While African violets are traditional favorite houseplants around the world, there are more than a hundred of their cousins in the Gesneriaceae (ges-ner-ee-AY-see-ee) family. All of them like the same temperatures we like in our homes and are able to give us color and interest indoors.
One of the best places to see and to buy some of these less known plants at reasonable prices is the upcoming African Violet Show and Sale at the Farm Bureau, 100 S. Mulrennan Road, Valrico, Feb. 21-22. It will be open from noon to 5 p.m. on Friday and 9 a.m. to 3 p.m. Saturday. I plan to get there early.
A few years ago I bought some Episcias, sometimes called trailing violets. These have gorgeous textured foliage in colors of green, bronze, silver, and brown. That would almost be enough, but they also have tubular flowers of white, yellow, lavender, pink and red-orange. And they are easier to grow than African violets for me.
There are at least 10 species and many more varieties. They like a spongy soil and will grow well near any window but will bloom least near a north window. And they bloom profusely under artificial lights left on 12 to 14 hours a day.
Like African violets Episcias do best with wick watering, since they don’t like water on their leaves. If you go to the show, ask about this. It’s easy to do with material found in most homes and it constantly gives the plants proper amounts of water. You can put in liquid fertilizer in the water, as needed. If you place the plants on trays of wet pebbles for humidity, they do even better. But mine grew well without. They also do well on a porch or patio when temperatures are not too hot or cold, but don’t expose them to rain. And they’re easy to multiply from cuttings.
I once had a Streptocarpus or cape primrose that bloomed indoors in the winter even in our much-heated house in Iowa. These will grow near any window or in artificial light. While violets usually have one bloom stem per leaf axil, these produce six to 10 stalks in succession from each leaf. So a mature plants gives much bloom.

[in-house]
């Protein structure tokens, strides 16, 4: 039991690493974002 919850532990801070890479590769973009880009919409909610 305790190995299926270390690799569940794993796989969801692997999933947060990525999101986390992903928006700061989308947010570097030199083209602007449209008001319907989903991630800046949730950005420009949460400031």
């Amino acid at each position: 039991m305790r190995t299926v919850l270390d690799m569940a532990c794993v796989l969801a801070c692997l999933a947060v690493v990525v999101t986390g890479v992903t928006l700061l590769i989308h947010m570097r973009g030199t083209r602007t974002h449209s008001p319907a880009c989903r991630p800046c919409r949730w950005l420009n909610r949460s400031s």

They’re easy to propagate. Any 2-inch length of leaf will root and can give 20 to 60 plantlets. Each one, potted, can start to bloom in one to three months. About every five to six months, re-pot the plant – dividing it if needed. Remove some of the old soil and rootball and add fresh soil. These plants don’t like temperatures higher than 80 degrees, so don’t put them on the patio.
Chiritas are among the latest gesneriads introduced to the market. They’re grown both for their attractive leathery foliage, which is sometimes mottled with silver, as well as for their delicate and beautiful tube-shaped flowers that come in lavender, white and yellow and are produced in clusters on long, slender stalks. Both the leaves and stems are hairy.
There are some 150 different species. Most are native to China and the surrounding area. They take much the same care as African violets.
I can’t wait to visit the show and buy some of each.
Today’s pick is the Columnea (kol-LUM-nee-uh), of which there are several species and hybrids.
This one is also called the goldfish plant, since the flowers are similar in shape and color. All are cousins of the African violet, but this variety is sturdy enough to survive outdoors in partial to light shade in Florida. It should be brought inside in the winter. A near cousin is the lipstick plant that also can grow outdoors during the warm months. They bloom repeatedly year round.
Now’s the time to explain a bit about wick watering. Most of the African violet growers use this method of automatic watering. Each pot has a wick, acrylic yarn or a strip of panty hose between the inside of the pot and down through the hole in the bottom. The pots sit on top of plastic containers of water and the wick goes down through a hole in the container, which can come from your kitchen or be purchased. Most growers add liquid fertilizer twice a month and change and clean the containers when they turn green with algae about once a month.
* The Tampa African Violet Society will meet at 10 a.m. Friday at the Seffner-Mango Library, 410 N. Kingsway Road, Seffner. Master Gardener Eileen Hart will present a program on ferns. A plant raffle will be held and growing tips offered. For more information, call (727) 871 2014 or (813) 681-1910.
* “Florida Friendly Landscaping 101: Water Wise and Dollar Smart” will be held again this year at the Dale Mabry campus of Hillsborough Community College, 4001 W. Tampa Bay Blvd., Tampa, from 9 a.m. to 1 p.m. Saturday. The event and parking are free. Register online at waterwiseanddollarsmart.eventbrite.com.
* Also on Saturday, I will be giving a talk on Tips of Easy Gardening at 11:30 a.m. at Sunken Gardens, 1825 4th St. N., St. Petersburg. There is no charge for the talk other than general admission to the garden, which is $8 for adults and $6 for seniors.
Monica Brandies is an experienced gardener, freelance writer and author of 11 gardening books who can be reached at firstname.lastname@example.org, or you can visit her website.